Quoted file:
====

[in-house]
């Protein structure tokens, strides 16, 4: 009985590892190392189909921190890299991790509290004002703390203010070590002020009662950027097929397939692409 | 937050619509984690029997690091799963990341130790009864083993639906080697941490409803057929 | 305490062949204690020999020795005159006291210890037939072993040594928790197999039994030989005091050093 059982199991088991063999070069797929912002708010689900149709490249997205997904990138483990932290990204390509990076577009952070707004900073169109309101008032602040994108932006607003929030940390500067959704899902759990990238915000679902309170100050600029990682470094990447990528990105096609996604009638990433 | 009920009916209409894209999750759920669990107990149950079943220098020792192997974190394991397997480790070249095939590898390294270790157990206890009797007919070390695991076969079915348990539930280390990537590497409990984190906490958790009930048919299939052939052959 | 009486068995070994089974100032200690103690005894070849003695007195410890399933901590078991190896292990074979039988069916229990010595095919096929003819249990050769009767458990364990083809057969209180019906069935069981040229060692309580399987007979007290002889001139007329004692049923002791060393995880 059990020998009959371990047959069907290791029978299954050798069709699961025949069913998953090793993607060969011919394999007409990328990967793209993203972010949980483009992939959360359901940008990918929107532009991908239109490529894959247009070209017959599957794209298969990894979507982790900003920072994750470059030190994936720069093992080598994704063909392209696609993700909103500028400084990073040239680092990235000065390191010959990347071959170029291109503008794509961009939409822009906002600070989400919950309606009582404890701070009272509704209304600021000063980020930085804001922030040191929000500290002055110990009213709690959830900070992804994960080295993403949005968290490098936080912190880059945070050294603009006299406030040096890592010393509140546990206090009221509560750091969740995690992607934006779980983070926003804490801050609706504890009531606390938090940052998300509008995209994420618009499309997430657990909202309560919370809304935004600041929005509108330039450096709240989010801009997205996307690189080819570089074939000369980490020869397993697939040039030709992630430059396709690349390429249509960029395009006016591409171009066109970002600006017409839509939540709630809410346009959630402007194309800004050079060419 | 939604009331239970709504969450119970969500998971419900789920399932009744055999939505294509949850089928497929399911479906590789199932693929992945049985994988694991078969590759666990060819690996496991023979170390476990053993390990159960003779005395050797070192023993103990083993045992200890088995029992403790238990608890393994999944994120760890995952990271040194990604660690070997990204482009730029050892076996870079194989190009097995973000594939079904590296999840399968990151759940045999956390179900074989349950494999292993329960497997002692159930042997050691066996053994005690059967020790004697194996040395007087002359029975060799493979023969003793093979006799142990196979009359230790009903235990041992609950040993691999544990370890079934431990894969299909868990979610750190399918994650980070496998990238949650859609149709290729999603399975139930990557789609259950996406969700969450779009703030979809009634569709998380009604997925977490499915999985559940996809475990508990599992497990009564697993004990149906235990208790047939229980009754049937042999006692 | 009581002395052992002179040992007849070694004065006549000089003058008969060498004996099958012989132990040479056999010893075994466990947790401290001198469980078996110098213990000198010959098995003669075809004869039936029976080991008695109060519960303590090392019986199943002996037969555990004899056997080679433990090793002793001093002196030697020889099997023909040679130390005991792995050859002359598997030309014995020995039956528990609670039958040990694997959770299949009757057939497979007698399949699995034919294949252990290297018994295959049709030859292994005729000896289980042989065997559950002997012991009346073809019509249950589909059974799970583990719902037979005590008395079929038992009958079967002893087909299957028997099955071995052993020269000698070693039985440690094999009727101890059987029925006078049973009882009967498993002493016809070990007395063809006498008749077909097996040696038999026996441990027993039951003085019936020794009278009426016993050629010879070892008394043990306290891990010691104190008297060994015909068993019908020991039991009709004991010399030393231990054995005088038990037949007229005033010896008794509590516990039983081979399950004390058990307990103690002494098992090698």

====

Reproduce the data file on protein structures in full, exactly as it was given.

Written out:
[in-house]
């Protein structure tokens, strides 16, 4: 009985590892190392189909921190890299991790509290004002703390203010070590002020009662950027097929397939692409 | 937050619509984690029997690091799963990341130790009864083993639906080697941490409803057929 | 305490062949204690020999020795005159006291210890037939072993040594928790197999039994030989005091050093 059982199991088991063999070069797929912002708010689900149709490249997205997904990138483990932290990204390509990076577009952070707004900073169109309101008032602040994108932006607003929030940390500067959704899902759990990238915000679902309170100050600029990682470094990447990528990105096609996604009638990433 | 009920009916209409894209999750759920669990107990149950079943220098020792192997974190394991397997480790070249095939590898390294270790157990206890009797007919070390695991076969079915348990539930280390990537590497409990984190906490958790009930048919299939052939052959 | 009486068995070994089974100032200690103690005894070849003695007195410890399933901590078991190896292990074979039988069916229990010595095919096929003819249990050769009767458990364990083809057969209180019906069935069981040229060692309580399987007979007290002889001139007329004692049923002791060393995880 059990020998009959371990047959069907290791029978299954050798069709699961025949069913998953090793993607060969011919394999007409990328990967793209993203972010949980483009992939959360359901940008990918929107532009991908239109490529894959247009070209017959599957794209298969990894979507982790900003920072994750470059030190994936720069093992080598994704063909392209696609993700909103500028400084990073040239680092990235000065390191010959990347071959170029291109503008794509961009939409822009906002600070989400919950309606009582404890701070009272509704209304600021000063980020930085804001922030040191929000500290002055110990009213709690959830900070992804994960080295993403949005968290490098936080912190880059945070050294603009006299406030040096890592010393509140546990206090009221509560750091969740995690992607934006779980983070926003804490801050609706504890009531606390938090940052998300509008995209994420618009499309997430657990909202309560919370809304935004600041929005509108330039450096709240989010801009997205996307690189080819570089074939000369980490020869397993697939040039030709992630430059396709690349390429249509960029395009006016591409171009066109970002600006017409839509939540709630809410346009959630402007194309800004050079060419 | 939604009331239970709504969450119970969500998971419900789920399932009744055999939505294509949850089928497929399911479906590789199932693929992945049985994988694991078969590759666990060819690996496991023979170390476990053993390990159960003779005395050797070192023993103990083993045992200890088995029992403790238990608890393994999944994120760890995952990271040194990604660690070997990204482009730029050892076996870079194989190009097995973000594939079904590296999840399968990151759940045999956390179900074989349950494999292993329960497997002692159930042997050691066996053994005690059967020790004697194996040395007087002359029975060799493979023969003793093979006799142990196979009359230790009903235990041992609950040993691999544990370890079934431990894969299909868990979610750190399918994650980070496998990238949650859609149709290729999603399975139930990557789609259950996406969700969450779009703030979809009634569709998380009604997925977490499915999985559940996809475990508990599992497990009564697993004990149906235990208790047939229980009754049937042999006692 | 009581002395052992002179040992007849070694004065006549000089003058008969060498004996099958012989132990040479056999010893075994466990947790401290001198469980078996110098213990000198010959098995003669075809004869039936029976080991008695109060519960303590090392019986199943002996037969555990004899056997080679433990090793002793001093002196030697020889099997023909040679130390005991792995050859002359598997030309014995020995039956528990609670039958040990694997959770299949009757057939497979007698399949699995034919294949252990290297018994295959049709030859292994005729000896289980042989065997559950002997012991009346073809019509249950589909059974799970583990719902037979005590008395079929038992009958079967002893087909299957028997099955071995052993020269000698070693039985440690094999009727101890059987029925006078049973009882009967498993002493016809070990007395063809006498008749077909097996040696038999026996441990027993039951003085019936020794009278009426016993050629010879070892008394043990306290891990010691104190008297060994015909068993019908020991039991009709004991010399030393231990054995005088038990037949007229005033010896008794509590516990039983081979399950004390058990307990103690002494098992090698």